Former federal judge Shira A. Scheindlin will lead a new legal practice aimed at businesses and other groups facing sexual harassment and misconduct allegations in a higher stakes environment.
It’s the latest example of how law firms are taking on new roles and expanding or revamping their expertise to respond to scandals that have most recently rocked companies in entertainment, media, and other businesses. They’ve taken down stars, executives, and lesser knowns who harassed women, and are driving a national conversation about workplace culture.
At Stroock & Stroock & Lavan, Scheindlin will be working with former New York State Attorney General Robert Abrams. The pair will work with attorneys already at the New York-based firm who are experienced in employment, litigation, and government affairs.
“Independent investigations are crucial to determine what course of action should be undertaken,” said Abrams. “Sexual harassment has emerged as an important and sensitive issue for those affected and for companies across the economy.”
The new Stroock unit will conduct internal investigations for companies and organizations.
Other firms are also gearing up.
Anderson Kill P.C., in New York, for example, this week brought aboard Dona S. Kahn, an employment attorney, to conduct independent investigations of accusations to determine the facts in contested, and sometimes contentious, situations, and offer options to companies to resolve the issue.
New York-based employment law firm Outten & Golden, like others, is strengthening its bench. It recently promoted four lawyers to partner, including Gregory S. Chiarello. A litigator, Chiarello is co-chair of the firm’s sexual discrimination and sexual harassment practice group.
On sexual harassment, firms are undertaking roles that human resources traditionally filled – questioning each side on disputed behavior that can range from racially tinged remarks to unwanted touching.
More businesses started to outsource such inquiries to outside firms as the perception grew that human resources was an arm of the company in question rather than a neutral fact-finder.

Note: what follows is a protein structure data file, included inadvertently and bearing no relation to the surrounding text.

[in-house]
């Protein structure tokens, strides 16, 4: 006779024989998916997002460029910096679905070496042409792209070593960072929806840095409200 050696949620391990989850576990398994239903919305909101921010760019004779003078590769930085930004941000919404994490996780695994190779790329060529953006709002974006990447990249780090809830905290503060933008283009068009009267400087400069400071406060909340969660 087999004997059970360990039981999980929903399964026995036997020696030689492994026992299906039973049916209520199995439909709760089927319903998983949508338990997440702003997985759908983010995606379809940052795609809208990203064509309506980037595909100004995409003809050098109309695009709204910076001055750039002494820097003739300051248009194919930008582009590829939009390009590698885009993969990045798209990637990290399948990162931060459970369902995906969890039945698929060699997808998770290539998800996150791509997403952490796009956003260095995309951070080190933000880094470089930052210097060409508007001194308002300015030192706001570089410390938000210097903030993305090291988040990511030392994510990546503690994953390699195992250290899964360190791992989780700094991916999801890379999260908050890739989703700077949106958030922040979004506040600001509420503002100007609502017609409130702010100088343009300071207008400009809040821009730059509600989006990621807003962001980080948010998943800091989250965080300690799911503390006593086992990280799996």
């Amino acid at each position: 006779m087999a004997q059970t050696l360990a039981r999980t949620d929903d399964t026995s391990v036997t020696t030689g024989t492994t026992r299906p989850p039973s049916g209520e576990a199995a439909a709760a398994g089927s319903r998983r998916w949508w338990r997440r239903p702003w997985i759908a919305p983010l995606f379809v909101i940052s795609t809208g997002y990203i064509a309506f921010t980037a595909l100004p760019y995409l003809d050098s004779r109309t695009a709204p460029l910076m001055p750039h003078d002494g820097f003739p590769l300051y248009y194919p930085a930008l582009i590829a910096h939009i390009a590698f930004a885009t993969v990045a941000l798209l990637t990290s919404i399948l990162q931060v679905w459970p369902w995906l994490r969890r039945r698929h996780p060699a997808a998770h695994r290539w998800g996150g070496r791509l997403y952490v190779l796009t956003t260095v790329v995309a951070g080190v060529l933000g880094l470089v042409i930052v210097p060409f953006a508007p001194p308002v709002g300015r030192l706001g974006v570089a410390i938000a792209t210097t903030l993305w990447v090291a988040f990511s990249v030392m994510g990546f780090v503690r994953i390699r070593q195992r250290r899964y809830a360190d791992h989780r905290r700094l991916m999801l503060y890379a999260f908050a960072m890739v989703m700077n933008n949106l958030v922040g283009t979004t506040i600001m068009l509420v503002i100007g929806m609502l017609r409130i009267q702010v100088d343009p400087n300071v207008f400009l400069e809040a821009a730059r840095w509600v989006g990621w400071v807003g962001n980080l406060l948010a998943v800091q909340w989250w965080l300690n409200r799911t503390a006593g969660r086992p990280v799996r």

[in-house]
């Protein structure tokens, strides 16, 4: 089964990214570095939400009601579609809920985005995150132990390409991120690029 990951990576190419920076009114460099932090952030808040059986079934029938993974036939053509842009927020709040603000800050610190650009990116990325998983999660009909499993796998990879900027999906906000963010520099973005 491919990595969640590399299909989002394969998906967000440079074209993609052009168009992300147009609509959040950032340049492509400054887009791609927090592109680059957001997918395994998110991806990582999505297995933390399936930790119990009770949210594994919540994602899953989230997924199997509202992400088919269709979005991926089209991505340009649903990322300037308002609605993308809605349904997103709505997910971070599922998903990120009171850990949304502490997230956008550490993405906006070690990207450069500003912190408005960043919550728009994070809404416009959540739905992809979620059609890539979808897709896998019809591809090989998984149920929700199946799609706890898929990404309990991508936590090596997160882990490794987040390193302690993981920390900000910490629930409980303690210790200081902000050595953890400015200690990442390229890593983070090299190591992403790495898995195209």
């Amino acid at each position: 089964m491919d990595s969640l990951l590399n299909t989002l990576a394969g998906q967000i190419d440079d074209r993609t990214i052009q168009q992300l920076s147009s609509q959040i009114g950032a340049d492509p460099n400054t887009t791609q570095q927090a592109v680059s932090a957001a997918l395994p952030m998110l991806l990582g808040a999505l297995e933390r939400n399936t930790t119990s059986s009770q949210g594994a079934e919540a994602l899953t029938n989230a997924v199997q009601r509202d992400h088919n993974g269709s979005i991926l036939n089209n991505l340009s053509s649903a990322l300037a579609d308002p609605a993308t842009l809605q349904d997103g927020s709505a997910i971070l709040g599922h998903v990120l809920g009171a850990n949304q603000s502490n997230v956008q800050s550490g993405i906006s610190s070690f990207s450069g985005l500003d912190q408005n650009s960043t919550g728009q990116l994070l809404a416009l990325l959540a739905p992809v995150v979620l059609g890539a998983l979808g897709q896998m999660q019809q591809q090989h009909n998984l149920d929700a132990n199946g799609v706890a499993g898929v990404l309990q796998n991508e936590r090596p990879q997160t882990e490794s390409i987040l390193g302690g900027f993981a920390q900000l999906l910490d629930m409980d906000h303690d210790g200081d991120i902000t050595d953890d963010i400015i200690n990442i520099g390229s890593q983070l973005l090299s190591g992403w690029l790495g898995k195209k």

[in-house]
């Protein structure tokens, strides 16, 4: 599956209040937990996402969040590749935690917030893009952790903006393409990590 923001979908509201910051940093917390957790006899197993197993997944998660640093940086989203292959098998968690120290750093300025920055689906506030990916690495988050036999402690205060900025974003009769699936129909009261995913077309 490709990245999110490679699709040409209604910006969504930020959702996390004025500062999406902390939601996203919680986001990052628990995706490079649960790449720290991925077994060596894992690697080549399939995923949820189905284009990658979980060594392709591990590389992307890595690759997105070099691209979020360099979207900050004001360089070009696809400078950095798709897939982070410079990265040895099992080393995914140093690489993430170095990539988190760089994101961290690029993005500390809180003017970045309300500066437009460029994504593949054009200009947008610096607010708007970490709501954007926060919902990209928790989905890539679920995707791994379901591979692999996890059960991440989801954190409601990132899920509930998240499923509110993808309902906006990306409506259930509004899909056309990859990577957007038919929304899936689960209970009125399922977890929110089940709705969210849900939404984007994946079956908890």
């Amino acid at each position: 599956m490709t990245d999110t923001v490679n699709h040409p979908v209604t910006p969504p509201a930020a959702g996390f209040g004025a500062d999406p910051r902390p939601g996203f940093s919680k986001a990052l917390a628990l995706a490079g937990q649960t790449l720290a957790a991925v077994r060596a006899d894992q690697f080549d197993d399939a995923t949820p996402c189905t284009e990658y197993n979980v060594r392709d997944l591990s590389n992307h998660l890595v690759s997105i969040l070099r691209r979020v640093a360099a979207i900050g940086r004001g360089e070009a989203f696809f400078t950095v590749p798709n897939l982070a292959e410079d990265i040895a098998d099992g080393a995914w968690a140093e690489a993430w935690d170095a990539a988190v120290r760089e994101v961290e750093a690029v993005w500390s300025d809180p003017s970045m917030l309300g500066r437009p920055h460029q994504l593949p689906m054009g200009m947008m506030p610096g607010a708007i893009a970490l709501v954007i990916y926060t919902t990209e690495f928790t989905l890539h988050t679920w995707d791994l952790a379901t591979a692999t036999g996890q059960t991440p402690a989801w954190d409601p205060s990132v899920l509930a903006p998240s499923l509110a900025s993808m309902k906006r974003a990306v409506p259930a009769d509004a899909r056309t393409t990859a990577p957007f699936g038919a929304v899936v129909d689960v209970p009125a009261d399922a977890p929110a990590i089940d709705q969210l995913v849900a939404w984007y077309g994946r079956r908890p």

Stroock’s group will handle requests by companies to review and also update company human resources training, policies and practices to help companies deal with complaints.
Such workplace misconduct “has always been there. It’s not just corruption or insider trading, but it could well be about allegations about conduct by high-level management,” said Scheindlin, who spent 22 years as a judge and handled numerous sexual harassment and misconduct cases.
She emphasized the importance of a thorough, impartial investigation.
“Not all conduct is the same,” she said, “You have to be aware that there is a continuum of conduct that can end up with physical abuse, and companies have to be attuned to risk and be careful that they are handling any allegations correctly.”
Scheindlin and Stroock litigator Joel Cohen, a former federal prosecutor, wrote in an editorial published in The Guardian that properly done inquiries were essential to ensure the accused company or organization is not viewed as whitewashing an allegation and, also, that accused organizations were not found guilty without sufficient evidence of wrongdoing.
“The integrity of the process must be the sine qua non of any investigation,” they wrote.
Their team also includes Howard Lavin, a partner in Stroock’s employment group, who said there has been an uptick in client inquiries in the sexual behavior area.
“I am getting calls from existing clients and prospective clients to review their policies or to create new ones, or to have training,” he said.
And there can be areas of uncertainty that arise where companies may want to clarify in their policies, he added.
“A grope or a grab is not appropriate but there can be more uncertainty about things like repeated touching elbows or repeated hugs, which can be interpreted differently depending on the situation,” he noted.
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